- Keep the cuttings under bright light, maintaining a moist and warm environment (around 70 degrees Fahrenheit). Roots should begin to develop within a couple of weeks.
Potting and Repotting
When purchasing million bells plants, they are often severely root-bound, leaving little soil in the pot. As a result, there’s a slim margin of error for watering and minimal nutrition available for the plants. When repotting the plant from its original container, loosen the root ball and add a slow-release fertilizer to a general-purpose potting mix. These short-lived plants won’t require further repotting. Any container material can house these spiller plants, but ensure there are ample drainage holes.
Calibrachoa plants are highly susceptible to aphids. To remove aphids, spray the plant with water, a water and dish detergent mix, or neem oil.
Common Problems with Million Bells
Aphids aside, the most frequent issue encountered with Calibrachoa plants is yellowing leaves. Yellowing leaves may result from:
- Iron deficiency (new growth yellows)
- Nitrogen deficiency (old growth yellows)
- Root rot
Landscape: Tips and Tricks
Calibrachoa, a highly versatile annual, can easily brighten up any outdoor space. Here are some creative ideas to weave this delightful plant into your landscape:
- Welcome with color: Position a couple of tall ceramic pots near your home’s entrance and fill them with vibrant Superbells® to create a warm and inviting atmosphere for your guests.
- Add charm to structures: Enhance the beauty of arbors and pergolas by hanging baskets overflowing with your favorite Calibrachoa colors, creating an eye-catching focal point.
- Complement your home: Plant window boxes in areas that receive at least six hours of sunlight, selecting Calibrachoa hues that accentuate your home’s exterior and tie everything together.
- Embrace flexibility: Shepherd’s hooks are an excellent way to showcase hanging baskets filled with Calibrachoa, providing instant color around patios, decks, or poolside areas. The hooks can be easily moved and rearranged for a refreshed look whenever you desire.
- Bring nature to your window: Hang a basket filled with Calibrachoa outside your kitchen window, offering a burst of color as you cook or wash dishes. This display will also attract hummingbirds and butterflies, allowing you to enjoy their beauty up close.
By integrating Calibrachoa into your landscape using these tips, you’ll create an enchanting and dynamic outdoor space for all to admire. Enjoy experimenting with the various colors and arrangements of this delightful plant!
Are million bells easy to care for?
Absolutely! Million bells, also known as Calibrachoa, are a delightfully easy-to-care-for plant.
They’re well-suited for those who want to add vibrant colors to their outdoor spaces without investing a significant amount of time and effort in maintenance.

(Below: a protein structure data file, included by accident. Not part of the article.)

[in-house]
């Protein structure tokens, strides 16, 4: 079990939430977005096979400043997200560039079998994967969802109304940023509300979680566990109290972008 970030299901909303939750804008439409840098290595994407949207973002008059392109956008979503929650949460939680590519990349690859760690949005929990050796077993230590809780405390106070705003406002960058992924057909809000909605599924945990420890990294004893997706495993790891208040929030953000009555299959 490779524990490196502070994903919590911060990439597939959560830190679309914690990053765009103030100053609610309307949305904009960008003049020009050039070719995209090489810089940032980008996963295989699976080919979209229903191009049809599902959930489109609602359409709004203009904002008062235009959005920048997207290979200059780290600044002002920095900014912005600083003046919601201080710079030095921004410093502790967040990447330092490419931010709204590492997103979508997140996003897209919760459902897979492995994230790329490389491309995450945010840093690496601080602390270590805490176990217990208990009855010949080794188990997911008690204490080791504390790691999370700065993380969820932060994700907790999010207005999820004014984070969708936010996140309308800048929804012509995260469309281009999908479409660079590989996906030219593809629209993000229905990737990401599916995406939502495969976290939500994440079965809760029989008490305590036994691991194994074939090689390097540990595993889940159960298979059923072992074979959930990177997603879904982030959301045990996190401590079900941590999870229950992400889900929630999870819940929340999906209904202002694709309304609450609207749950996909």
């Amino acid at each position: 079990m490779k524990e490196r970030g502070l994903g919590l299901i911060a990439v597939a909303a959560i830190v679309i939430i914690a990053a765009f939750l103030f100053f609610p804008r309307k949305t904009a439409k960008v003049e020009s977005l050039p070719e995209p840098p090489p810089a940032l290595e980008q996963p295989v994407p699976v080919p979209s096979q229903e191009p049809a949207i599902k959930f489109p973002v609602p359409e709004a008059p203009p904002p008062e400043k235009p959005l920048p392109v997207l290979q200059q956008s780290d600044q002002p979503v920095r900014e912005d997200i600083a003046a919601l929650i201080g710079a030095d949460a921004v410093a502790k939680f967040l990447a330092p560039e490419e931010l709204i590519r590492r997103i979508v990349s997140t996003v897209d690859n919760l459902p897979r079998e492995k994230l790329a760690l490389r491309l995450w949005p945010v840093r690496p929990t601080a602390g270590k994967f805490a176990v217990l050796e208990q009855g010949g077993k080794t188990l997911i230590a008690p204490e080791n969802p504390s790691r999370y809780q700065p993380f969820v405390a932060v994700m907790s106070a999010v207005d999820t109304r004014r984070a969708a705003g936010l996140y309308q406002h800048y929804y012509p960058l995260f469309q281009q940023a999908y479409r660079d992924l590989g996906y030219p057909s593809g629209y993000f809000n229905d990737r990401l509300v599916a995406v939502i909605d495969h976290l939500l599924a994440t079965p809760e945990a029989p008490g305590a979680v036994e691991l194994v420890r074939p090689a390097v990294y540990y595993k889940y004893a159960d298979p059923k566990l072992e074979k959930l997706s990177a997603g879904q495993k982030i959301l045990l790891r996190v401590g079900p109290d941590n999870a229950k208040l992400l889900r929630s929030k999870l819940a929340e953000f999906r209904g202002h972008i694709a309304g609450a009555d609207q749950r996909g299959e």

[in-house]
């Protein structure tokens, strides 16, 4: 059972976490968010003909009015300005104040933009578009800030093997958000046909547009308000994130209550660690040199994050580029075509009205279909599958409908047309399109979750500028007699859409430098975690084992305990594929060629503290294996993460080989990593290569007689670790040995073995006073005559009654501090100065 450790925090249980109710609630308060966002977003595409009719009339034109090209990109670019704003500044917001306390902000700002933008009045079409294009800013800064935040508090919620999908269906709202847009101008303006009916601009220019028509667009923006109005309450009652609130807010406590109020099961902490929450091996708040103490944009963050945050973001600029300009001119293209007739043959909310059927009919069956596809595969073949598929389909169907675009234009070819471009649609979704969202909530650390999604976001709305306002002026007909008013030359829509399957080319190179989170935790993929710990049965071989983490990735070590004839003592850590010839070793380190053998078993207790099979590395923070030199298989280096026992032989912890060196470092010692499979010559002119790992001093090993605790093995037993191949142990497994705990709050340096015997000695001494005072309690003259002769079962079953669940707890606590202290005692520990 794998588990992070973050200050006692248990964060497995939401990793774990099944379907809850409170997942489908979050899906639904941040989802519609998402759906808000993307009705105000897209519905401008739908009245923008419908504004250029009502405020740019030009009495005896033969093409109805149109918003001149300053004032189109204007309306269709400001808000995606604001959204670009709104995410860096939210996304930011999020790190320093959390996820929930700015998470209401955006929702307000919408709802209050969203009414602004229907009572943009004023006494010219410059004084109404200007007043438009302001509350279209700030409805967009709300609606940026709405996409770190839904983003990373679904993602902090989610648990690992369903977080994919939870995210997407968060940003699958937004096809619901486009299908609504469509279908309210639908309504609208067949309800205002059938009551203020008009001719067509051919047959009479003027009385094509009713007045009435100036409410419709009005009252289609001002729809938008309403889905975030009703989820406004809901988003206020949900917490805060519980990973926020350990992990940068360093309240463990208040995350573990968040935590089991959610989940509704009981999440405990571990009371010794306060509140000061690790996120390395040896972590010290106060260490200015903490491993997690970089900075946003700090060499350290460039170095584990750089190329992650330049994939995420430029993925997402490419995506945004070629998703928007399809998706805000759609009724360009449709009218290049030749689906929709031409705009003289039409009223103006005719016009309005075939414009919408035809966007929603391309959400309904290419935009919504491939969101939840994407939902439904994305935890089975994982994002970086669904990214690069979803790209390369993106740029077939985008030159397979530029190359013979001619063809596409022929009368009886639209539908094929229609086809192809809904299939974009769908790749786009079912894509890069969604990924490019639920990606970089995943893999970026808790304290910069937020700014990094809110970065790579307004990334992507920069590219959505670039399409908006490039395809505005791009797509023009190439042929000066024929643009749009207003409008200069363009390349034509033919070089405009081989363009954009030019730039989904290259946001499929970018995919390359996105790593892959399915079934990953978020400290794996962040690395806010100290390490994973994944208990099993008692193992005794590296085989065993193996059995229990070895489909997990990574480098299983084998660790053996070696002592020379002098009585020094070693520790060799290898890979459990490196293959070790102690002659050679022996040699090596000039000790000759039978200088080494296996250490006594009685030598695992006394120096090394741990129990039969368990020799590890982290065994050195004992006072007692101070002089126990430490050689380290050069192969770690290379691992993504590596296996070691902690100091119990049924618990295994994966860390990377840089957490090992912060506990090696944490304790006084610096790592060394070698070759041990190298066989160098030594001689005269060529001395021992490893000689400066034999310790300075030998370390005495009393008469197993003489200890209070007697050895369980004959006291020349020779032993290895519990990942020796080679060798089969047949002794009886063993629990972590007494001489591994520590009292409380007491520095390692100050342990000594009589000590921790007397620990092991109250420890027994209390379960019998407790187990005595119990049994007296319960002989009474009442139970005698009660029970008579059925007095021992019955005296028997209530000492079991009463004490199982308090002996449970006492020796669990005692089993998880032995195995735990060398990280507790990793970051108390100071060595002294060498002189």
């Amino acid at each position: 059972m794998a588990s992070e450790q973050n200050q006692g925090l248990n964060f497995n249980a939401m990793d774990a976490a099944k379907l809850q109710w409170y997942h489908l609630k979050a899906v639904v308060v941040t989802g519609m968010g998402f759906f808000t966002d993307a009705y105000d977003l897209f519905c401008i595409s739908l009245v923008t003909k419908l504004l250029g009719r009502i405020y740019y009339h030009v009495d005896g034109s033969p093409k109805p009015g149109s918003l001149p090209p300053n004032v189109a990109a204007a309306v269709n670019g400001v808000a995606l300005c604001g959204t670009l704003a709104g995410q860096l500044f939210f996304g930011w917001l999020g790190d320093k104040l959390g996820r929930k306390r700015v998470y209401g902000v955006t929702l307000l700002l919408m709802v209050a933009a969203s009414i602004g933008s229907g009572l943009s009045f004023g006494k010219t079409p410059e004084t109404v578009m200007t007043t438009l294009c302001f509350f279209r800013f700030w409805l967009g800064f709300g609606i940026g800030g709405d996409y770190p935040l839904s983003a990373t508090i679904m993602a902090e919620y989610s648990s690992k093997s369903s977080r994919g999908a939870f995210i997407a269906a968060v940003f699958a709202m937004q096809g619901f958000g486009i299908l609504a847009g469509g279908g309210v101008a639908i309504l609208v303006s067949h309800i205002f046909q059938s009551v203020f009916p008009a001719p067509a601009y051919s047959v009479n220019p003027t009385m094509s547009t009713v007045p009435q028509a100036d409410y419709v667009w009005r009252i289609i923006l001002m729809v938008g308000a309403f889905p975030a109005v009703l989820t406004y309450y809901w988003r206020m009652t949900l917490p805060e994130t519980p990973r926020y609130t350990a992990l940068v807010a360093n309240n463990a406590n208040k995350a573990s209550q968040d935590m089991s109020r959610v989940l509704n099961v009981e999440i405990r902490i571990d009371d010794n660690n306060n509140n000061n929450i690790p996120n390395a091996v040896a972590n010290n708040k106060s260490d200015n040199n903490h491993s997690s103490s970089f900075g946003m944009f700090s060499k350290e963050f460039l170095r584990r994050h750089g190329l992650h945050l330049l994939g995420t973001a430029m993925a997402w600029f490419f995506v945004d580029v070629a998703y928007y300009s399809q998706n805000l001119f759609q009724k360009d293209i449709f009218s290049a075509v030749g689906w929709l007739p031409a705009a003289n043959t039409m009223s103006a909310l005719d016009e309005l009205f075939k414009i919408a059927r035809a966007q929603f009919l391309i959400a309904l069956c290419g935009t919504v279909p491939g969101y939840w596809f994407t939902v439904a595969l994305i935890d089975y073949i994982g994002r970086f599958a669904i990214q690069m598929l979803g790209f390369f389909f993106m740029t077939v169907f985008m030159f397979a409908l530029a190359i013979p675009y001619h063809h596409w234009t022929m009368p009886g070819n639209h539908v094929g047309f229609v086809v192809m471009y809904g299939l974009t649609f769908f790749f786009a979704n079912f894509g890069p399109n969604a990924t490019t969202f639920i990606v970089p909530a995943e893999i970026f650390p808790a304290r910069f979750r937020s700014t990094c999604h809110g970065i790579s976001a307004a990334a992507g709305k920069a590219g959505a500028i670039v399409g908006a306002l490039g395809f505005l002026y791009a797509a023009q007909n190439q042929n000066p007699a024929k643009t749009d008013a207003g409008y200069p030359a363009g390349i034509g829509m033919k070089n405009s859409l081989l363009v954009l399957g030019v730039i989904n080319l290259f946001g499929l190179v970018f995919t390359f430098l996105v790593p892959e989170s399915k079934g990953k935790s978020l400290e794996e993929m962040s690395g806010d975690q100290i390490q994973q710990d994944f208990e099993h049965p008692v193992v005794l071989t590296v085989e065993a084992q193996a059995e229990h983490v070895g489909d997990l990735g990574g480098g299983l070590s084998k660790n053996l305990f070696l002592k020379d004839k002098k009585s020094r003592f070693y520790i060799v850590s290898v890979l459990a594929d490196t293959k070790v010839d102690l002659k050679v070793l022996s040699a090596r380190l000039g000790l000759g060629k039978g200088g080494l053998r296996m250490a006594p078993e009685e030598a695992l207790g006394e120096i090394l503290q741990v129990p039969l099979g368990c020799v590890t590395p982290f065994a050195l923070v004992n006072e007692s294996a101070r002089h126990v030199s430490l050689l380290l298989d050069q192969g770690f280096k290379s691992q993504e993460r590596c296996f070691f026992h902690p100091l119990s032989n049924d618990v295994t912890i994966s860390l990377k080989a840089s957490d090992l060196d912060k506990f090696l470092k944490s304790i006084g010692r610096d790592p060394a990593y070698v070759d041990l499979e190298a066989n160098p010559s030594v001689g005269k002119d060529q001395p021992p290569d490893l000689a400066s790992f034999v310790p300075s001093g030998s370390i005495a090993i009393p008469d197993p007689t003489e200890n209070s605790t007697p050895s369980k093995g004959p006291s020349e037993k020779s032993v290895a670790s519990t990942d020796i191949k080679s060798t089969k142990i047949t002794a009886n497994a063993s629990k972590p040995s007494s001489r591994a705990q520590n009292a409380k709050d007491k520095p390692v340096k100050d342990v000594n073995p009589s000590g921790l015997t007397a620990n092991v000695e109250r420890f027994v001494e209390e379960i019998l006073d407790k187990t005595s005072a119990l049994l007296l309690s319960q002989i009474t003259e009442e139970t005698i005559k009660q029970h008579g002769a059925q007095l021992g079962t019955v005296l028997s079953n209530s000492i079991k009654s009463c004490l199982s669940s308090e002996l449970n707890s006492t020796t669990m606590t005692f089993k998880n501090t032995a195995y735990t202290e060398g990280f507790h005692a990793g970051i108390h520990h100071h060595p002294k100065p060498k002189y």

These charming plants are low-maintenance and bloom continuously throughout the growing season, bringing a cheerful display to your garden or patio.
How fast do million bells grow?
They are known for their relatively fast growth rate, which is one of the reasons they’re so popular among gardeners. When provided with the proper care, these delightful plants can quickly fill up hanging baskets or containers, creating a stunning cascade of vibrant blooms.
Within a few weeks of planting, you can expect to see noticeable growth in both the foliage and blossoms. Throughout the growing season, which typically spans from spring to the first frost, a million bells will continue to grow and produce their charming, petunia-like flowers.
What’s the difference between a million bells and petunias?
Though a million bells (Calibrachoa) and petunias may appear quite similar at first glance, they are indeed different plants with distinct characteristics. Both belong to the Solanaceae family, which explains their resemblance, but there are a few key differences between them:
- Flower size: Million bells produce smaller, 1-inch flowers that resemble mini petunias. Petunias, on the other hand, have larger flowers that can measure up to 4 inches across.
- Growth habit: Million bells are known for their trailing habit, making them an excellent choice for hanging baskets or containers where they can cascade over the edges. Petunias are available in a wider range of growth habits, from compact and mounding to trailing and spreading varieties.
- Maintenance: Million bells are considered “self-cleaning,” meaning they don’t require deadheading to continue blooming. Petunias, however, often benefit from regular deadheading to encourage more blooms and maintain a tidy appearance.
- Bloom duration: Million bells are prolific bloomers that flower continuously from spring until the first frost. Petunias, while still providing an impressive floral display, may have a slightly shorter blooming period and can become leggy as the season progresses.
- Disease resistance: Calibrachoa plants tend to be more resistant to certain diseases, such as tobacco budworm, that can affect petunias.
Despite these differences, both million bells and petunias are excellent choices for adding vibrant colors to your garden, containers, or hanging baskets.